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Venus transits the Sun 2004/06/08

On 2004 June 8, Venus passed in front of the Sun for the first time since 1882. Historically, these "Transits of Venus" were of great importance, as they enabled the size of the solar system to be measured. Today this is done using radar. However it is possible for individuals across most of Africa to make simple observations of this transit and so establish for themselves the size of the solar system. This made it a valuable educational exercise.

Most HartRAO staff observed the transit from the observatory, while three staff members assisted with the mass public viewing at the much more accessible Johannesburg Planetarium.

Pictures of the transit from the Johannesburg Planetarium.

Venus transit at Hartebeesthoek

Left click on image for large version [S Goedhart]

The weather over the Hartebeesthoek Radio Astronomy Observatory at the start of the transit was not auspicious. A cold front was passing over, bringing rapidly moving low cloud. The image above was taken one minute before first contact.

Left click on image for large version [S Goedhart]

Just after first contact, astronomer Marion West views the Sun through the spotting scope equipped with a solar filter, while astronomer Mike Gaylard, on the left, and SLR manager Wilhelm Haupt look on.

Left click on image for large version [S Goedhart]

Projected image of the Sun just before second contact.

Left click on image for large version [M Gaylard]

At Hartebeesthoek, the transit was viewed using eclipse viewers, with a spotting scope fitted with a solar filter, and by projection using a 10cm Meade telescope, as shown above.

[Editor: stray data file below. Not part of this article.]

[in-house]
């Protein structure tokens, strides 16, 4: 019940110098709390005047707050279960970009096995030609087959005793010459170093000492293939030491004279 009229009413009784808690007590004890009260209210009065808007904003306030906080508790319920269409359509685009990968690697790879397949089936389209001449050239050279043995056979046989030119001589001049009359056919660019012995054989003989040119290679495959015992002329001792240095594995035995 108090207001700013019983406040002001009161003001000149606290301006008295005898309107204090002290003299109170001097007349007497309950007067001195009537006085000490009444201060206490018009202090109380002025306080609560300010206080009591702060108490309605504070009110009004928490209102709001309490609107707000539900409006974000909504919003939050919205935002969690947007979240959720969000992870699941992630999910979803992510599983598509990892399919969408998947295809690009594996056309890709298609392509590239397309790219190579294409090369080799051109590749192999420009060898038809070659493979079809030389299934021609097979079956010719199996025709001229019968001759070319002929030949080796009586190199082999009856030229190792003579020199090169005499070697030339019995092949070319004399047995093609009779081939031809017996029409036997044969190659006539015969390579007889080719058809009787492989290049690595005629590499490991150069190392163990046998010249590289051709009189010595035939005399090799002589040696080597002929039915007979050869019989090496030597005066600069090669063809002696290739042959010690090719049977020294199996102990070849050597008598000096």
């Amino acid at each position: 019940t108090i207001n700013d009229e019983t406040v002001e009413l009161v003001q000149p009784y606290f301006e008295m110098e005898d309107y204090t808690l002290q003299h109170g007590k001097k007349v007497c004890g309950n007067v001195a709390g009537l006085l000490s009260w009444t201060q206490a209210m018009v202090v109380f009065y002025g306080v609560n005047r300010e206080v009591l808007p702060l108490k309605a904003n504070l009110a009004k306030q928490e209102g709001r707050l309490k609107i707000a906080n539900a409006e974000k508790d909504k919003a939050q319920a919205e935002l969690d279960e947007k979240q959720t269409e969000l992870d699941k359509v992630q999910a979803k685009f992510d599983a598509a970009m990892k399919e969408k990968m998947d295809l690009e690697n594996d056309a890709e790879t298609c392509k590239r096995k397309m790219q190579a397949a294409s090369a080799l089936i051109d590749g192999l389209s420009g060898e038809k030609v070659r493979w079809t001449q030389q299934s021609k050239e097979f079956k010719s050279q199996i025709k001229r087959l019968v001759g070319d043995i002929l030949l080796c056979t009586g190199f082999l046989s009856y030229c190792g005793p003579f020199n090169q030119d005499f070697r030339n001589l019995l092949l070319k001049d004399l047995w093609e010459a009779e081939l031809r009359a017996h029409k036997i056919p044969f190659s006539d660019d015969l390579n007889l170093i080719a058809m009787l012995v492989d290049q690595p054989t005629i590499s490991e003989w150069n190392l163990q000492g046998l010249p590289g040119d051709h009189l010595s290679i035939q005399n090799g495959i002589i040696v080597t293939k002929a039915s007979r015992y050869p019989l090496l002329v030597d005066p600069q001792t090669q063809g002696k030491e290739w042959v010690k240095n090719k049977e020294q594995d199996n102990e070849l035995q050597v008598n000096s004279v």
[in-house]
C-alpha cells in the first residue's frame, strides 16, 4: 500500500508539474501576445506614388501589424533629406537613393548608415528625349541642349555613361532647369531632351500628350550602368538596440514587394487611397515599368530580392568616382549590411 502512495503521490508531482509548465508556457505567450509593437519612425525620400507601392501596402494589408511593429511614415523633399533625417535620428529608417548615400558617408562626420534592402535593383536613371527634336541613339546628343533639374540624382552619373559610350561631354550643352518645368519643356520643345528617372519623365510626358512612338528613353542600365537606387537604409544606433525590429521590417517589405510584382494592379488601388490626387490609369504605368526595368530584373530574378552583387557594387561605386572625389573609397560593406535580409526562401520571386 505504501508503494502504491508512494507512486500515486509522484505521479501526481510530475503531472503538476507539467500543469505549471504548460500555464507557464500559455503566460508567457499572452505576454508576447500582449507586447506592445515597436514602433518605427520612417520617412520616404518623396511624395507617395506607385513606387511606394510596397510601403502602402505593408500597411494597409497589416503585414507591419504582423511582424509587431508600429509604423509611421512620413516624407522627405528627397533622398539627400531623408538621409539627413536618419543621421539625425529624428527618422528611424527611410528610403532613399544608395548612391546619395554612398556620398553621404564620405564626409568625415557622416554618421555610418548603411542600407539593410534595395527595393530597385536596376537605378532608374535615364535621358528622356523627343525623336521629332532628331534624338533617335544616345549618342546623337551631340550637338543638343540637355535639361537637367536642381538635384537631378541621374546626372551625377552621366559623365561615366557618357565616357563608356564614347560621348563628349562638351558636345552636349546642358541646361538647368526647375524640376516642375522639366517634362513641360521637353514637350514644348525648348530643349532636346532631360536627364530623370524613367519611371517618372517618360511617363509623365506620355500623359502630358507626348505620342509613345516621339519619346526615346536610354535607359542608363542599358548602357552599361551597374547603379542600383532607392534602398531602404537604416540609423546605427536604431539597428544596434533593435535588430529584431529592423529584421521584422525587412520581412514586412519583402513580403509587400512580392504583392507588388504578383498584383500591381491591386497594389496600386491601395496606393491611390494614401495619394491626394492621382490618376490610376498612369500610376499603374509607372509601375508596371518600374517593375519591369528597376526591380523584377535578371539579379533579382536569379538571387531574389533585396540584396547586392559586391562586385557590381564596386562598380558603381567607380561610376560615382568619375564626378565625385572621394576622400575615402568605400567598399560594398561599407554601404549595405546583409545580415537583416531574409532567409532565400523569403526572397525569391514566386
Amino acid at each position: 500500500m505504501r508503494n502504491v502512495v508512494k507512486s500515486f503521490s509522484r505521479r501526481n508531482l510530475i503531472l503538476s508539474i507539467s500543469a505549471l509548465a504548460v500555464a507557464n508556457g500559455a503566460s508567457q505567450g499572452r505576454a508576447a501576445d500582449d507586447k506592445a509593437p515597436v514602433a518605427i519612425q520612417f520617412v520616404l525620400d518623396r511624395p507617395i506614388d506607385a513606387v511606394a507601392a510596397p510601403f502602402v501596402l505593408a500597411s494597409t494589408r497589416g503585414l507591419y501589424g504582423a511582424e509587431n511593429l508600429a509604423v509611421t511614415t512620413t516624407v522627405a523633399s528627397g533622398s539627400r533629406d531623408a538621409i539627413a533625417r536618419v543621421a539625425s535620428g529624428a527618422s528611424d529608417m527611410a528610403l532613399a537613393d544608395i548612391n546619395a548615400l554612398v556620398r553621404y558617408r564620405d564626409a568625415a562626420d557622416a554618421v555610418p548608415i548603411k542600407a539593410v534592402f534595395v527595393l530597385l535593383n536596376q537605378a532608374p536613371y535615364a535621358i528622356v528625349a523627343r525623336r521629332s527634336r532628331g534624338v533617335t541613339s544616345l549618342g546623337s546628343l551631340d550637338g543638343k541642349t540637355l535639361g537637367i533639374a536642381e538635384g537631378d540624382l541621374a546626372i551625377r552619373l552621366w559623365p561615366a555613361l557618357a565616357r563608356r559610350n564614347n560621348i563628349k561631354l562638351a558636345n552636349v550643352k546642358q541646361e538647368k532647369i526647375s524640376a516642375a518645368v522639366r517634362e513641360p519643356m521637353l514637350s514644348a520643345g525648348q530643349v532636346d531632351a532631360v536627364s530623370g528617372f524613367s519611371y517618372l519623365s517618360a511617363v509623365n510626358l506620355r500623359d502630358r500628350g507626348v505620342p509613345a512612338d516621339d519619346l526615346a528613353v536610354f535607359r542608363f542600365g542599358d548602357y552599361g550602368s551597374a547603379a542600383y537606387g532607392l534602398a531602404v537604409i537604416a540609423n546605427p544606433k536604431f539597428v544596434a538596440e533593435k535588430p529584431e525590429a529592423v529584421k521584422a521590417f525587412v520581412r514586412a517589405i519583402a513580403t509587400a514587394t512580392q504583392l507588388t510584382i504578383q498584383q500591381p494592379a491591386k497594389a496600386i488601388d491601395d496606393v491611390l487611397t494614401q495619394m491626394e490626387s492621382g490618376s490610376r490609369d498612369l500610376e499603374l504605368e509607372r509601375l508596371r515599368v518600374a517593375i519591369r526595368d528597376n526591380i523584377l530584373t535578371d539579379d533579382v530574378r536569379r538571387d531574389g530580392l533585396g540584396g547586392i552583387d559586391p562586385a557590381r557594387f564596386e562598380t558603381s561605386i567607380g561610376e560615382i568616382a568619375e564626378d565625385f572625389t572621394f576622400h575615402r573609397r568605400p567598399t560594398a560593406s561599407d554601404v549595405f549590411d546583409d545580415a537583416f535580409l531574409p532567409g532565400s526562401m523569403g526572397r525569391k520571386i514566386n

Left click on image for large version [M Gaylard]

A close-up image of Venus transiting the Sun is shown above. The image is reversed by the telescope, so Venus appears on the left, whereas by direct viewing it appeared on the right from this site at the beginning of the transit. First contact occurred at the "four o'clock" position on the Sun as seen from here. Low clouds accompanying a cold front obscured much of the start of the transit, but a fortuitous gap in the clouds enabled the Hartebeesthoek observers to time second contact at 07h 36m 05s SAST (UT+2h).

Left click on image for large version [M Gaylard]

Contact timings were made by the author using this Leica Televid 77 spotting scope equipped with Baader solar filter. Here third contact is about to occur, timed at 13h 10m 00s SAST.

[S Goedhart]

Close-up of projected image around third contact. Note that there is uncorrected chromatic aberration in the eyepiece, producing distinctly offset image at the red and blue ends of the spectrum, making timing difficult by this method.


And the transit is nearly over.


The timing results were submitted to the European Southern Observatory (ESO) Venus Transit website (see below). The plot above of the result compared to others submitted is from the observers page at the VT-2004 Observation Campaign, but see also the results on the ESO website. The value in green above is that derived from the Hartebeesthoek measurements.

HartRAO staff astronomer Sarah Buchner and educators Daphne Kedibone Lekgwathi and Mzi Taele helped run the mass viewing of the transit from the Johannesburg Planetarium, which was attended by hundreds of learners and public.

Background to the Venus Transit

It was possible to watch the transit using the same methods used to watch the recent total eclipses of the Sun. These methods included: The same safety precautions applied as for a solar eclipse: Looking at the Sun in either of these ways can damage your eyes permanently. Venus appeared as a small black dot passing across the face of the Sun. The angular diameter of the Sun is 30 minutes of arc (= 0.5 degrees), while the angular diameter of Venus will just under 1 minute of arc (this changes as the distance of Venus from the Earth changes). Hence the diameter of Venus during the transit will appear to be 3 % of the diameter of the Sun. To make useful measurements we needed: There are four 'times of contact': How use was made of these measurements is described in the links below.


Several excellent websites were set up that cover this event.